Additionally, company owners must ensure that they show employees the big picture when carrying out their individual tasks. This will build a sense of commitment to the institution even through tough times. Managers and business owners must cultivate an atmosphere of fairness within their enterprises. All workers need to feel that they have an equal voice and that they are valued in their companies (Maslach et al., 2001).
Companies need to synchronise employee strengths with their work roles. Doing challenging work can lead to a great sense of engagement because it ascertains that all the employees are maximising on their talents. It is also makes them feel like they are making an important contribution to the enterprise. In lien with this approach, a company should also provide employees training opportunities.
This will allow them to take advantage of advancements in their enterprises. They will also feel that they have a say in the way decisions are made in their institutions. Doing this also increases the likelihood of accepting decisions in the future if they were involved in them. If they can do projects that contribute to their growth, then this will definitely boost their level of engagement (Bakker et al., 2006a)
Business owners need to cultivate a sense of trust in their enterprises by treating their employees personally. They can communicate policies and procedural changes individually so as to achieve this effect.
Employers, supervisors or managers need to appear as engaged to the company as they expect employees to be (Rama Devi, 2009). Additionally, business owners need to start engagement initiatives among superiors as they have the capacity to spread their enthusiasm to other individuals within the company. Superiors should never be left out in such programs (Greenberg & Colquitt, 2005).
Summary of key findings
Previous research on employee engagement reveals that there is a positive correlation between productivity and engagement. Therefore, it is in the best interest of an organisation to ensure that engagement is a top priority (Durkin, 2007). Additionally, one must realise that employees are intrinsically and extrinsically motivated. One must measure these two types of facets during the process of assessment (Shaffer, 2004).
Research shows that financial difficulties, poor governance structures, bureaucratic relationships and low morale all act as challenges to proper employee engagement (Schmidt et al., 2001). Business owners must, therefore, lead by example, offer ample resources for work, give their employees a voice, and offer them advancement opportunities if they wish to improve employee engagement (Murlis & Schubert, 2001).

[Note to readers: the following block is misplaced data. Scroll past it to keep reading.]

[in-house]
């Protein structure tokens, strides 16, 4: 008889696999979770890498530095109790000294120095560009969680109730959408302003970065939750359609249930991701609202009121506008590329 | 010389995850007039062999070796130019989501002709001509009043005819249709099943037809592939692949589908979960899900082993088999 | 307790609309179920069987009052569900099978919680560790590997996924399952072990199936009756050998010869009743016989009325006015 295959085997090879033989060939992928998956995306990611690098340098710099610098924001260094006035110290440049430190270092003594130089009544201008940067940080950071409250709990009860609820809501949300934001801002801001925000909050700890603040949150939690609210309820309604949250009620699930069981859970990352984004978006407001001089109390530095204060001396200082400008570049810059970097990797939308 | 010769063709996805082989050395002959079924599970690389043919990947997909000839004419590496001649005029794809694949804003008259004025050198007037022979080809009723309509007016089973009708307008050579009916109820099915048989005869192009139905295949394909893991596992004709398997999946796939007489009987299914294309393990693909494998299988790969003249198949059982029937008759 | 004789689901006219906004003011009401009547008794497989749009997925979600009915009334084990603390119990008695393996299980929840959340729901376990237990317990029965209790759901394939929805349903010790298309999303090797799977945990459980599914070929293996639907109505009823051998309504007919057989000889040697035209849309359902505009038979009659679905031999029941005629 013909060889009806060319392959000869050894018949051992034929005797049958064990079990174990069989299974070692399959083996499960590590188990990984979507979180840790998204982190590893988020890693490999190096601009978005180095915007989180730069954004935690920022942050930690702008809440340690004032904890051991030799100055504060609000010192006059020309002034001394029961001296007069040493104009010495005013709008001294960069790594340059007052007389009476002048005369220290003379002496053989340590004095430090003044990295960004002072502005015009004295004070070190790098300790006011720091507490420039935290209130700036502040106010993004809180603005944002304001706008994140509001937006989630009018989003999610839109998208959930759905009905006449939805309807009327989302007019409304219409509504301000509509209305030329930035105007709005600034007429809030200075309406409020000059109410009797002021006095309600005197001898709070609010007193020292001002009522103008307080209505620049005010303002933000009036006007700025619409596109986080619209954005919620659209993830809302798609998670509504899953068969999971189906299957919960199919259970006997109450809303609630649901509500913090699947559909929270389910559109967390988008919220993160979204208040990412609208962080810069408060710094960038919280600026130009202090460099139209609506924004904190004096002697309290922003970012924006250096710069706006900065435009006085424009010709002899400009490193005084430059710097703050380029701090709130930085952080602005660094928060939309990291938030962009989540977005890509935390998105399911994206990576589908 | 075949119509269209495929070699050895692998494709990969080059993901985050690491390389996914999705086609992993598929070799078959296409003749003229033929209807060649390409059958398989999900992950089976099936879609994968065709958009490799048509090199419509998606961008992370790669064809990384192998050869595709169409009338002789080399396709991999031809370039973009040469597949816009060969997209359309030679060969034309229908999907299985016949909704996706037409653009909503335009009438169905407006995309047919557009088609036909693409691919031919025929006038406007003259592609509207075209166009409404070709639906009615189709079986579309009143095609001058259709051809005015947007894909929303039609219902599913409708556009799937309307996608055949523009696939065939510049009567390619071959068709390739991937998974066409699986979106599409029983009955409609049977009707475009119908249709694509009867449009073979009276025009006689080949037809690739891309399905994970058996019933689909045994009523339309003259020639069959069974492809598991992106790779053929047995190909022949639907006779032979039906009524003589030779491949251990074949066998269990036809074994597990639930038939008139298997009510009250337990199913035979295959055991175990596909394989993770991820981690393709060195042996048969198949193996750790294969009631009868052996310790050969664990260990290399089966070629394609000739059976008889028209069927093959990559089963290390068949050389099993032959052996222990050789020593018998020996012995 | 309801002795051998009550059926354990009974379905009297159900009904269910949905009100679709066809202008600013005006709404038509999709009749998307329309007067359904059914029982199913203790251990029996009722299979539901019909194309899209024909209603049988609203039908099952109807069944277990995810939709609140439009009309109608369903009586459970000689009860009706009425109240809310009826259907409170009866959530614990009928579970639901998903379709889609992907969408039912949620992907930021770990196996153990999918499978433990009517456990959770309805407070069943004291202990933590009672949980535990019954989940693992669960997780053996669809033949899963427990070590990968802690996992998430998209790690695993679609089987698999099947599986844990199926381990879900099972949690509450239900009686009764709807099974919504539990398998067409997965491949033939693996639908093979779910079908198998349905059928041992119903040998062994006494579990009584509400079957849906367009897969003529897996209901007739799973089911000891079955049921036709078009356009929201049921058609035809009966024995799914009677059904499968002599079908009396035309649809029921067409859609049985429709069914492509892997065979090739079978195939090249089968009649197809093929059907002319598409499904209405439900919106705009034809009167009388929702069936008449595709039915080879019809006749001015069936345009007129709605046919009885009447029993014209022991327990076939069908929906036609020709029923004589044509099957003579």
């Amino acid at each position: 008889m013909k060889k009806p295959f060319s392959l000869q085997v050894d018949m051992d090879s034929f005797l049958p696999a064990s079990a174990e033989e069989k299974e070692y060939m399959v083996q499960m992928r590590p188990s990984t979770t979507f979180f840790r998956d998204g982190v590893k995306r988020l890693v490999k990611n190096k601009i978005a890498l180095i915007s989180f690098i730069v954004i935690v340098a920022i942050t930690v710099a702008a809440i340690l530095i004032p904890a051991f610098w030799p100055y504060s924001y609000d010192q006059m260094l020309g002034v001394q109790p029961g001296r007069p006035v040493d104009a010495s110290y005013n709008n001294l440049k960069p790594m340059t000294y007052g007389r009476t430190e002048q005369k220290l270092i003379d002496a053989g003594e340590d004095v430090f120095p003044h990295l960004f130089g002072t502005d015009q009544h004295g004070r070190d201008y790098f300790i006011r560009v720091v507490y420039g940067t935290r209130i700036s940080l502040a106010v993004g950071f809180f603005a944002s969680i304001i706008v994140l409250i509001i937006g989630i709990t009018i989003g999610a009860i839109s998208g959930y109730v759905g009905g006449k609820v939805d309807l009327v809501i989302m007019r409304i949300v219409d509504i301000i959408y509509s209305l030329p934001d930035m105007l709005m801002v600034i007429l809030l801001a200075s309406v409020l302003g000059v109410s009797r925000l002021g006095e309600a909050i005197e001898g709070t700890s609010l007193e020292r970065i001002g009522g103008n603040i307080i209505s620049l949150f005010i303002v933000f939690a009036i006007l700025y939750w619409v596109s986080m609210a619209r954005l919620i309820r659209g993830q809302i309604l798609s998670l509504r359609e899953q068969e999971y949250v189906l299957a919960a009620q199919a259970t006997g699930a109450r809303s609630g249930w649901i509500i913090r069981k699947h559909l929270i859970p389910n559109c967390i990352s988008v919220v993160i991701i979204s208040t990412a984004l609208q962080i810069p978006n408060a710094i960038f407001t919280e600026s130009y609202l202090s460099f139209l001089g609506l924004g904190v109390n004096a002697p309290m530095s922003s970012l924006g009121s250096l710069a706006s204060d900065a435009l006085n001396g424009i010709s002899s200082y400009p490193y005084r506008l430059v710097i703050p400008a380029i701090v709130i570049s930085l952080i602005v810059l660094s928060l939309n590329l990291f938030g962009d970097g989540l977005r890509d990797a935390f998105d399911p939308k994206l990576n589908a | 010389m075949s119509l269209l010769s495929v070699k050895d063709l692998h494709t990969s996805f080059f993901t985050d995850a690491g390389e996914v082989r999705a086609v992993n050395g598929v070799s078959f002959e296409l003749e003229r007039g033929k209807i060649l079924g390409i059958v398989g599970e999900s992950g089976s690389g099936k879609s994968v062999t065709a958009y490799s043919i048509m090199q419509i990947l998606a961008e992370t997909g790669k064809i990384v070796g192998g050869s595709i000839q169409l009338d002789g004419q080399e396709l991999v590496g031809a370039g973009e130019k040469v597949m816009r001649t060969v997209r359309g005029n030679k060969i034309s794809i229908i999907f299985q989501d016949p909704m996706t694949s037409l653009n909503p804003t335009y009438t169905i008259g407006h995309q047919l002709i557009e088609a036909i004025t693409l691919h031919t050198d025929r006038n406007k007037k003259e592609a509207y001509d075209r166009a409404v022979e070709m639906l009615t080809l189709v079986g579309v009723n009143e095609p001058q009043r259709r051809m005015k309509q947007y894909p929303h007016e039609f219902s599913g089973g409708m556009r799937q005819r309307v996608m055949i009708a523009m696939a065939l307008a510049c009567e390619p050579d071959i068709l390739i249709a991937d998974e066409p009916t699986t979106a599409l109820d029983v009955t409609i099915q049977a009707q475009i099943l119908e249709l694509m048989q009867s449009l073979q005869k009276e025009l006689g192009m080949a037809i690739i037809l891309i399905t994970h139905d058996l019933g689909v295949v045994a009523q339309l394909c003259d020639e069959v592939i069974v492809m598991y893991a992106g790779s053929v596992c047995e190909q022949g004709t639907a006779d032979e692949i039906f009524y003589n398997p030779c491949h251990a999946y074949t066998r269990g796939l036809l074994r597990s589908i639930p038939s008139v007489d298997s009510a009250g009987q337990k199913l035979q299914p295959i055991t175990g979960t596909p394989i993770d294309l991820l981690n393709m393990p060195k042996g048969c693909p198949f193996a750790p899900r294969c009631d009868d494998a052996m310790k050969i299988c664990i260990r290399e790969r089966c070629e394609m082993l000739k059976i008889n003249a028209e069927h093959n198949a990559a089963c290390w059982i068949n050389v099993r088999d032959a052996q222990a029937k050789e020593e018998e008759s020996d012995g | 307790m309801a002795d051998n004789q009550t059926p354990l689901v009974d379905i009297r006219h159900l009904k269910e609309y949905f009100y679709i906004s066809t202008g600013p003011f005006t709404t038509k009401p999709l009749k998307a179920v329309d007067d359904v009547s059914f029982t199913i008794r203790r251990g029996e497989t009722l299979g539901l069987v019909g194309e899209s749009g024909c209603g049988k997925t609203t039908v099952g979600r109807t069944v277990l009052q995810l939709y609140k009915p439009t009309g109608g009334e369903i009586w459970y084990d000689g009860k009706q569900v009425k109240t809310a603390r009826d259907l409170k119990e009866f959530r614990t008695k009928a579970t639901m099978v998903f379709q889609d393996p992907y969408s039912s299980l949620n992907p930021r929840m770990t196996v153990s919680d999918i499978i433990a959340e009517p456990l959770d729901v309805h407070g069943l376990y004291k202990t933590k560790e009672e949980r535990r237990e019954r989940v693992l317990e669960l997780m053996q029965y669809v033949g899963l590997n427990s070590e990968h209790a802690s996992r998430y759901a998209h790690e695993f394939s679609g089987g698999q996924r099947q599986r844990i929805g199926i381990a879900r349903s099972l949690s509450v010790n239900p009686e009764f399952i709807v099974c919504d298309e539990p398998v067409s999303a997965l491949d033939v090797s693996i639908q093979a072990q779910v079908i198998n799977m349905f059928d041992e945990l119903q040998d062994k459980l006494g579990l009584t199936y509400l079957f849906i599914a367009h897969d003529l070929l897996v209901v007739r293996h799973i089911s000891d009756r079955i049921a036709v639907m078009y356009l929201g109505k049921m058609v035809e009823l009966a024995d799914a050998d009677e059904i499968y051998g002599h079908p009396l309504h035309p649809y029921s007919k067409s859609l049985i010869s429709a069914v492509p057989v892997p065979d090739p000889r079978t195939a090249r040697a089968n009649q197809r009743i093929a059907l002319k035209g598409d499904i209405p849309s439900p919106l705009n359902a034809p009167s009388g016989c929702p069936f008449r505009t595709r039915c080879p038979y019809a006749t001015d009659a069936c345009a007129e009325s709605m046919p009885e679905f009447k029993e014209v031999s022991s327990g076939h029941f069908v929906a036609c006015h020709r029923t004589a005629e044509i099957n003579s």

This research will employ a quantitative approach because the research question is something that can be measured (Schindler et al., 2006). The association between employee engagement and its drivers is something can be quantified. Aside from that, several quantitative studies exist, and this justifies the use of such a method. Additionally, this is more of a confirmatory analysis rather than an exploratory one.
Quantitative methodologies are always appropriate when confirming hypothesis rather than creating them (Caulkin, 2001). Time constraints also necessitate the use of quantitative research as it does not require too much attention to detail like qualitative research.
The research approach
The independent variables in this research include quality of work, tangible rewards, growth opportunities, an enabling environment, inspiration values, work-life balance. The dependent variable in all the cases is employee engagement.
If a positive correlation is found between the dependent and independent variable, then one can assert that the independent variable is a driver and if the opposite is true then it will be ruled out as a driver for employee engagement. It should be noted that tangible rewards include things such as benefits, pay and recognition awards.
Growth opportunities include career advancement as well as learning and development (Csikentmihalyi, 1990). An enabling environment is one in which the proper tools, processes and information are available. Inspiration values denote leadership, recognition and organisational values. Work life balance refers to the income security, social environment and the ability of a company to recognise an employee’s life cycle needs.
Quality of work refers to the workload, sense of achievement and work relationships in the enterprise. These traits were suggested by the Murlis & Schubert (2001). It will be imperative to identify them first before asking employees to give their views. This will create more structure in the research.
The research strategy and the time horizon
The first step in the research was to identify the variables involved. These have been mentioned in earlier portions of the paper. Thereafter, the type of data needed was determined, and this included the six independent and one dependent objective. The best data collection was chosen and this was the use of questionnaires.